At one time thought to be immune from such plebian concerns as sales volumes, luxury brands are now under as much pressure as more mainstream brands to achieve ever-higher sales goals. Although the numbers may be more modest than for mass-market brands such as Ford, Volkswagen, Chevrolet or Toyota, they’re nonetheless significant for the parent companies, which count on the healthy per-unit profit margins of the luxury divisions to contribute to the bottom line. Fortunately for Maserati, 2013 is already poised to be a record-breaker, still with two months to go. Its order total of 22,500 through the end of September is more than double its all-time sales record of 9000 units in 2008.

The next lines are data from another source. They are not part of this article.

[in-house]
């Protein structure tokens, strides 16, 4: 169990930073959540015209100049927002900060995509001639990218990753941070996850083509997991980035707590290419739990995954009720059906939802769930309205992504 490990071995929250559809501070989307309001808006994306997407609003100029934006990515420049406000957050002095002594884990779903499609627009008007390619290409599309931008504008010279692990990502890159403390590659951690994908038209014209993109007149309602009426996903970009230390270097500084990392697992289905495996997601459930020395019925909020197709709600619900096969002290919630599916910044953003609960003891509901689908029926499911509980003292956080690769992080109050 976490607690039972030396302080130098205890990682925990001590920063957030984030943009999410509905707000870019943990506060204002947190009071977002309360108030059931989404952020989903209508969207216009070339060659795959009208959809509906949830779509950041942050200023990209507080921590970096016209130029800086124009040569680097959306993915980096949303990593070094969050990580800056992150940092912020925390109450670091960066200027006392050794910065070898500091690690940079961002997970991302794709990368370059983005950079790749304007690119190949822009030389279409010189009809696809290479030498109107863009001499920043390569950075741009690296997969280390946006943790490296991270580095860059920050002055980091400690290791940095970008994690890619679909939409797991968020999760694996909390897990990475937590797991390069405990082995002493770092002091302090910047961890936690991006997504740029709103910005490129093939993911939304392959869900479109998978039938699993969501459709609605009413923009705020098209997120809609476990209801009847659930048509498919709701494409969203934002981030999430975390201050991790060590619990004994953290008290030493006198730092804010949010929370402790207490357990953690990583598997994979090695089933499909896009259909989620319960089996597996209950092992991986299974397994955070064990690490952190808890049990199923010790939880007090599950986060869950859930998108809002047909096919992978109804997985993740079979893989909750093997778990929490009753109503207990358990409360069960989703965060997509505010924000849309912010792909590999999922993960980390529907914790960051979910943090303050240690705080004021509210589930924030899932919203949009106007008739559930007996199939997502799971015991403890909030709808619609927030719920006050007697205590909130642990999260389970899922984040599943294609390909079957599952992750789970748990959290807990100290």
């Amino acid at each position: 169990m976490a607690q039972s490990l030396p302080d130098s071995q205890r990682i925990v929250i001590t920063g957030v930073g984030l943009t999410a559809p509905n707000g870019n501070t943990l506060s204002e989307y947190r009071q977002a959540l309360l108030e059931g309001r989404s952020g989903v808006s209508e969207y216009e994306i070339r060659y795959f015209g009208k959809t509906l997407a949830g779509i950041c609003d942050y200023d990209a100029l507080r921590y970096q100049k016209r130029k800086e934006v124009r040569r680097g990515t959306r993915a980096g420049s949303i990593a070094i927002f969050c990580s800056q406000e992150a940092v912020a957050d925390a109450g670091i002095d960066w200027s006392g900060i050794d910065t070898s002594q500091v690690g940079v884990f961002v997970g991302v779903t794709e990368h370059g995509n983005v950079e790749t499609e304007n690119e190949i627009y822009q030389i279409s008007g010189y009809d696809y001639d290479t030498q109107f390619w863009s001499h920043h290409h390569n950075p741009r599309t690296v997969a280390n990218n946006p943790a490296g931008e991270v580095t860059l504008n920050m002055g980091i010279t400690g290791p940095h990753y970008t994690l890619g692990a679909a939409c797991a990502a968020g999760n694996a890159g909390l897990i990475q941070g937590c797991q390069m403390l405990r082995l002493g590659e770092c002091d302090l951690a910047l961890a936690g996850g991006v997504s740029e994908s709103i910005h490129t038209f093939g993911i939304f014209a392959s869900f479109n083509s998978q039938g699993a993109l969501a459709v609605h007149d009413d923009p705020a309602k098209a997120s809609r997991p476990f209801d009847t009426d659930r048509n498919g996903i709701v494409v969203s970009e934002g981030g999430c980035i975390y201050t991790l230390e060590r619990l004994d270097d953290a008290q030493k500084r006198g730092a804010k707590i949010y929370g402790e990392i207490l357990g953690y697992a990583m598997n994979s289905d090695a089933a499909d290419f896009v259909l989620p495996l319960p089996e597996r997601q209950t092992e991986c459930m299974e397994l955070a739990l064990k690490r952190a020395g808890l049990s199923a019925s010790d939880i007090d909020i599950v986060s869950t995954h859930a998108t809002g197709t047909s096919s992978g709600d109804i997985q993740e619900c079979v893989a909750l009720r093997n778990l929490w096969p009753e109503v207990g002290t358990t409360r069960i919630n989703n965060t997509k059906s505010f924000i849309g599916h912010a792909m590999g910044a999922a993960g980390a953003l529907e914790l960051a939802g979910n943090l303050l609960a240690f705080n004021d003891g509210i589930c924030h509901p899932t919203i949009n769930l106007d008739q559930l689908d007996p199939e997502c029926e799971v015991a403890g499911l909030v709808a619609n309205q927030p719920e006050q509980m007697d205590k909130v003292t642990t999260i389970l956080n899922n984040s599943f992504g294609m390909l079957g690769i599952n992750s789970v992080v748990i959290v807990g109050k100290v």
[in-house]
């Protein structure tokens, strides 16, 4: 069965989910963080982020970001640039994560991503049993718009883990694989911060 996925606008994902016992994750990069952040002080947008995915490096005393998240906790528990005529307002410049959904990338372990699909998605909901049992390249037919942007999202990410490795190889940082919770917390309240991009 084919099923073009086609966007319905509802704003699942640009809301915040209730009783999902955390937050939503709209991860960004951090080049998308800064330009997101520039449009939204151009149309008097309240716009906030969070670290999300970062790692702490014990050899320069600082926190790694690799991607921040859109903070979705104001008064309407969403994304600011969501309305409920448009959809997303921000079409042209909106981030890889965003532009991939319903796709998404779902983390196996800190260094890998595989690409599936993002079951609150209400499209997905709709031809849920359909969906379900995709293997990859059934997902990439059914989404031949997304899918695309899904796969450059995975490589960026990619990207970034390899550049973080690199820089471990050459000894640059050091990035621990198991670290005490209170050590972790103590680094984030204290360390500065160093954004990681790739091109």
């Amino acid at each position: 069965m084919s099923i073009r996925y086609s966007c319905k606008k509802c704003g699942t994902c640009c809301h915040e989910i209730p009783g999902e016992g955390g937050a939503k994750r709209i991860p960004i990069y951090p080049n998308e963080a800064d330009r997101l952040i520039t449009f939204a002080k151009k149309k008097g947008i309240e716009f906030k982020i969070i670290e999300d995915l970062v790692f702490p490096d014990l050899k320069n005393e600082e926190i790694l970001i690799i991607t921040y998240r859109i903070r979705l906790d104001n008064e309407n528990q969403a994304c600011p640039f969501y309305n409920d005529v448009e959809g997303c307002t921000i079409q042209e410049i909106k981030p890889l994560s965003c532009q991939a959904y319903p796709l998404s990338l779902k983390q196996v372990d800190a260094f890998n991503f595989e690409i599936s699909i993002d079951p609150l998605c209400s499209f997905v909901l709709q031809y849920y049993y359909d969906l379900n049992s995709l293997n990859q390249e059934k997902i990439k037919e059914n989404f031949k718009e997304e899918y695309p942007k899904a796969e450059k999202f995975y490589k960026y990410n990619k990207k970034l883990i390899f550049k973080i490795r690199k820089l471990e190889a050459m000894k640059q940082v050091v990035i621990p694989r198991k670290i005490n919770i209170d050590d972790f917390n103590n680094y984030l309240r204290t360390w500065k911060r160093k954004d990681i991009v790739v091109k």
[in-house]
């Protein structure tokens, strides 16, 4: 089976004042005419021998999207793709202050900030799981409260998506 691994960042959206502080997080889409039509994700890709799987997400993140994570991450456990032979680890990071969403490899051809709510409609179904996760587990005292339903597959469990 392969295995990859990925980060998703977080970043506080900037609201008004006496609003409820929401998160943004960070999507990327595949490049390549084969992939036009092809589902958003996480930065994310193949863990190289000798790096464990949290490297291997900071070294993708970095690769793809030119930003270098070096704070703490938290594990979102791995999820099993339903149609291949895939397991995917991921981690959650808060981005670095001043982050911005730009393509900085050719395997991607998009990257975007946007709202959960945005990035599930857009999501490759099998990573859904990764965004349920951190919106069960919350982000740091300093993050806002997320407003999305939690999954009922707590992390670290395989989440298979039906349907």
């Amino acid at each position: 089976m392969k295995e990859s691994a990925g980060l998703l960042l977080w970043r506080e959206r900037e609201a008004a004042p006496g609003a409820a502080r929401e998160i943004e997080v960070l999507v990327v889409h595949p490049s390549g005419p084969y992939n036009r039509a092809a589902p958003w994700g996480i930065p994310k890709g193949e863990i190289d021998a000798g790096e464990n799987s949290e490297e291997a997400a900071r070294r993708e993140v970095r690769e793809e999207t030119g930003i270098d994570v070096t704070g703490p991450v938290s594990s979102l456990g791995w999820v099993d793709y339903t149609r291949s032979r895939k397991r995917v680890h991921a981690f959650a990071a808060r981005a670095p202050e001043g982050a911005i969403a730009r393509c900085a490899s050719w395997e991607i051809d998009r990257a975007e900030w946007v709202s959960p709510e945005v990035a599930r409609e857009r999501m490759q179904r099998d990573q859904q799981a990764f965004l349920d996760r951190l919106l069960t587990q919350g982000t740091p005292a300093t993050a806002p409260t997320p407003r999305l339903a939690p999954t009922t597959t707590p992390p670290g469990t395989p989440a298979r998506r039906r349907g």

In addition to a redesigned Quattropore flagship sedan, Maserati also debuted a smaller Ghibli midsize sedan, and also sells the Gran Turismo coupe and Gran Cabrio convertible. But even more products are on the way in the form of the Levante SUV. Maserati’s sales goal is an ambitious, but achievable 50,000 units by 2015.
Other auto companies other than Maserati’s current parent of Fiat have reportedly shown interest in the brand, but Maserati brand chief Harald Wester was adamant to Reuters that a spin-off was not in Maserati’s future. Previously, Volkswagen has made some statements and overtures that it was interested in purchasing Alfa Romeo. It’s believed Alfa Romeos will initially be sold through Maserati dealers when the brand makes its return to the U.S. market after a nearly 20-year absence.